University of Hertfordshire

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Documents

  • Christopher Dalton
  • Charlotte Hall
  • Helen Lydon
  • John Jenner
  • J Kevin Chipman
  • John S Graham
  • Robert P Chilcott
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Original languageEnglish
Number of pages8
Pages (from-to)172-179
JournalCutaneous and Ocular Toxicology
Journal publication date1 Jun 2018
Volume37
Issue2
Early online date30 Aug 2017
DOIs
Publication statusPublished - 1 Jun 2018

Abstract

PURPOSE: The aim of this study was to evaluate a candidate haemostat (WoundStat™), down-selected from previous in vitro studies, for efficacy as a potential skin decontaminant against the chemical warfare agent pinacoyl methylfluorophosphonate (Soman, GD) using an in vivo pig model.

MATERIALS AND METHODS: An area of approximately 3 cm2 was dermatomed from the dorsal ear skin to a nominal depth of 100 µm. A discrete droplet of 14C-GD (300 µg kg-1) was applied directly onto the surface of the damaged skin at the centre of the dosing site. Animals assigned to the treatment group were given a 2 g application of WoundStat™ 30 s after GD challenge. The decontamination efficacy of WoundStat™ against GD was measured by the direct quantification of the distribution of 14C-GD, as well as routine determination of whole blood cholinesterase and physiological measurements.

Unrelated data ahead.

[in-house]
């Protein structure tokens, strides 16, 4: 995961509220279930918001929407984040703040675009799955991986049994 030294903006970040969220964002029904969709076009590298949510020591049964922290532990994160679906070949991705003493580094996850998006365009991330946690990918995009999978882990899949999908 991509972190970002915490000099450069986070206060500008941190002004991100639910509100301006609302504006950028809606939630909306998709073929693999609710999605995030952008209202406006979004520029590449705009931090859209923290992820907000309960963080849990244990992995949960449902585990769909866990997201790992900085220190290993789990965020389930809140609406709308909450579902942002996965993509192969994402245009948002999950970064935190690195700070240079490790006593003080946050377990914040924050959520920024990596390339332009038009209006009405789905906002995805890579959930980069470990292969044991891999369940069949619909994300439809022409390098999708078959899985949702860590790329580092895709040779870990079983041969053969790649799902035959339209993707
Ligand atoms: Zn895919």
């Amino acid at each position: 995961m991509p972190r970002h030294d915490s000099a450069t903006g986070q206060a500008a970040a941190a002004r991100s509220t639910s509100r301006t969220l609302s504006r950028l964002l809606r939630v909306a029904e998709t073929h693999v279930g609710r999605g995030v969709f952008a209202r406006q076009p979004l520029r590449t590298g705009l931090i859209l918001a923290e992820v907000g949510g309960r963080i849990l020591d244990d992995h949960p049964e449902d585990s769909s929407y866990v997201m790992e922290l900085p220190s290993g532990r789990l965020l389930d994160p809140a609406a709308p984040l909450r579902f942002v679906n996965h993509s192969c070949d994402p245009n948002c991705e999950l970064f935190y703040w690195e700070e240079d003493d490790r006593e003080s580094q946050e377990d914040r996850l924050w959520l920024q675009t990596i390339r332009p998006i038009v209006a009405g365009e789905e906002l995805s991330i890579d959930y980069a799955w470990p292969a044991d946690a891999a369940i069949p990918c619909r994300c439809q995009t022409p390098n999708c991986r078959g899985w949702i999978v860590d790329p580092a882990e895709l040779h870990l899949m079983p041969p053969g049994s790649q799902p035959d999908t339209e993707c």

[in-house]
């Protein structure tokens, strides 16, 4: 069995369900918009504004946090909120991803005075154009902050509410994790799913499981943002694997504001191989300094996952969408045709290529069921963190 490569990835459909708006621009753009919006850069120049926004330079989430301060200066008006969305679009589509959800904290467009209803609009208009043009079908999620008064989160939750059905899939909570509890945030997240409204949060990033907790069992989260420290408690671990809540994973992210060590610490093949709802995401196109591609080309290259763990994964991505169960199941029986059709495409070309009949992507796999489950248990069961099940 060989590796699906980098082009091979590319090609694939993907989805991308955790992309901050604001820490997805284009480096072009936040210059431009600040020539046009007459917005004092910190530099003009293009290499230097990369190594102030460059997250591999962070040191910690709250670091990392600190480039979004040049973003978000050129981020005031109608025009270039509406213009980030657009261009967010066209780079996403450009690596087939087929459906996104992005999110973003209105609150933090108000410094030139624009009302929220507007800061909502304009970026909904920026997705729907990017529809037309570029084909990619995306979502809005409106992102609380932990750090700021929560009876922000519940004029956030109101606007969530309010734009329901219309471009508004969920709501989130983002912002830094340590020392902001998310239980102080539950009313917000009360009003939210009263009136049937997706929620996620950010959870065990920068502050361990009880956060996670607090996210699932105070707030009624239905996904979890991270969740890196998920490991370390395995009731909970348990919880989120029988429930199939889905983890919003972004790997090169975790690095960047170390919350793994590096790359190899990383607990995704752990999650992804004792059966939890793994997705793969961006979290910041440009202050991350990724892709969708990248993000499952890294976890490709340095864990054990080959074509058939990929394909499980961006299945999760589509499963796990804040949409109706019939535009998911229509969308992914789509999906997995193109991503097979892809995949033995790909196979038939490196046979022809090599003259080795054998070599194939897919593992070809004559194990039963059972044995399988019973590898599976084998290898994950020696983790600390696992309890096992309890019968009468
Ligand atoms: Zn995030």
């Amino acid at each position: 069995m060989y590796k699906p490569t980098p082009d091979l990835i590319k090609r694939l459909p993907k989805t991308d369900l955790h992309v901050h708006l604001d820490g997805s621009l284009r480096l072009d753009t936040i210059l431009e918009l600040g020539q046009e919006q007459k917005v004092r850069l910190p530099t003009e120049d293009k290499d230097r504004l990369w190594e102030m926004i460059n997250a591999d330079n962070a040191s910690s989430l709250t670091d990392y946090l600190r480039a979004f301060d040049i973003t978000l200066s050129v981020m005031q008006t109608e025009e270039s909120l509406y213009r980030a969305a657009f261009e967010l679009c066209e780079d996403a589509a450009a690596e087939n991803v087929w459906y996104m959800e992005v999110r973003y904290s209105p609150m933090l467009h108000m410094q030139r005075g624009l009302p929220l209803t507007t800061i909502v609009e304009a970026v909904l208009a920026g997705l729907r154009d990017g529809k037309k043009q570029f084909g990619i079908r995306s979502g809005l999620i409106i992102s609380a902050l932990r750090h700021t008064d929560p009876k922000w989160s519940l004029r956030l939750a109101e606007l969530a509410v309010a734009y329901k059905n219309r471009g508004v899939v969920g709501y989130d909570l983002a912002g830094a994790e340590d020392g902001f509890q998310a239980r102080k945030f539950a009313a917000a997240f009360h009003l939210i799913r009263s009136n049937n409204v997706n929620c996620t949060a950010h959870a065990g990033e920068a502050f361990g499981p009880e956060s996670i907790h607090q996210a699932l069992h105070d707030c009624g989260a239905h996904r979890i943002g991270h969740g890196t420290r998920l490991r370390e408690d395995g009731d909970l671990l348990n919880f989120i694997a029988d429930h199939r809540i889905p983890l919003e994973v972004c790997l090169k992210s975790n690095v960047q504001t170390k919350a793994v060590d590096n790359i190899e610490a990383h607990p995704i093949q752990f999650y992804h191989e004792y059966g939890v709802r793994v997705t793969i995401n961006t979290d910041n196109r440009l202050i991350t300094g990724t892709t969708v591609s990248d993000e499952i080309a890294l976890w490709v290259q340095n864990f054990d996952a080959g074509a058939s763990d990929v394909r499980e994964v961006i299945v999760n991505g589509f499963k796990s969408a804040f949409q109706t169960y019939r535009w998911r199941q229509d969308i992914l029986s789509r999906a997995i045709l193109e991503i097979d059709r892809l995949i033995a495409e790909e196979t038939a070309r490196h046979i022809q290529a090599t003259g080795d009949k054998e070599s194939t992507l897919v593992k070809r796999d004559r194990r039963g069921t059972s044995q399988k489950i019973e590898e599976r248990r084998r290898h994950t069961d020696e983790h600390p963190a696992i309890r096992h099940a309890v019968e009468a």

RESULTS: WoundStat™ sequestered approximately 70% of the applied 14C-GD. Internal radiolabel recovery from treated animals was approximately 1% of the initially applied dose. Whole blood cholinesterase levels decreased to less than 10% of the original value by 15 min post WoundStat™ treatment and gradually decreased until the onset of apnoea or until euthanasia. All treated animals showed signs of GD intoxication that could be grouped into early (mastication, fasciculations and tremor), intermediate (miosis, salivation and nasal secretions) and late onset (lacrimation, body spasm and apnoea) effects. Two of the six WoundStat™ treated animals survived the study duration.

CONCLUSIONS: The current study has shown that the use of WoundStat™ as a decontaminant on damaged pig ear skin was unable to fully protect against GD toxicity. Importantly, the findings indicate that the use of WoundStat™ in GD contaminated wounds would not exacerbate GD toxicity. These data suggest that absorbent haemostatic products may offer some limited functionality as wound decontaminants.

ID: 13706384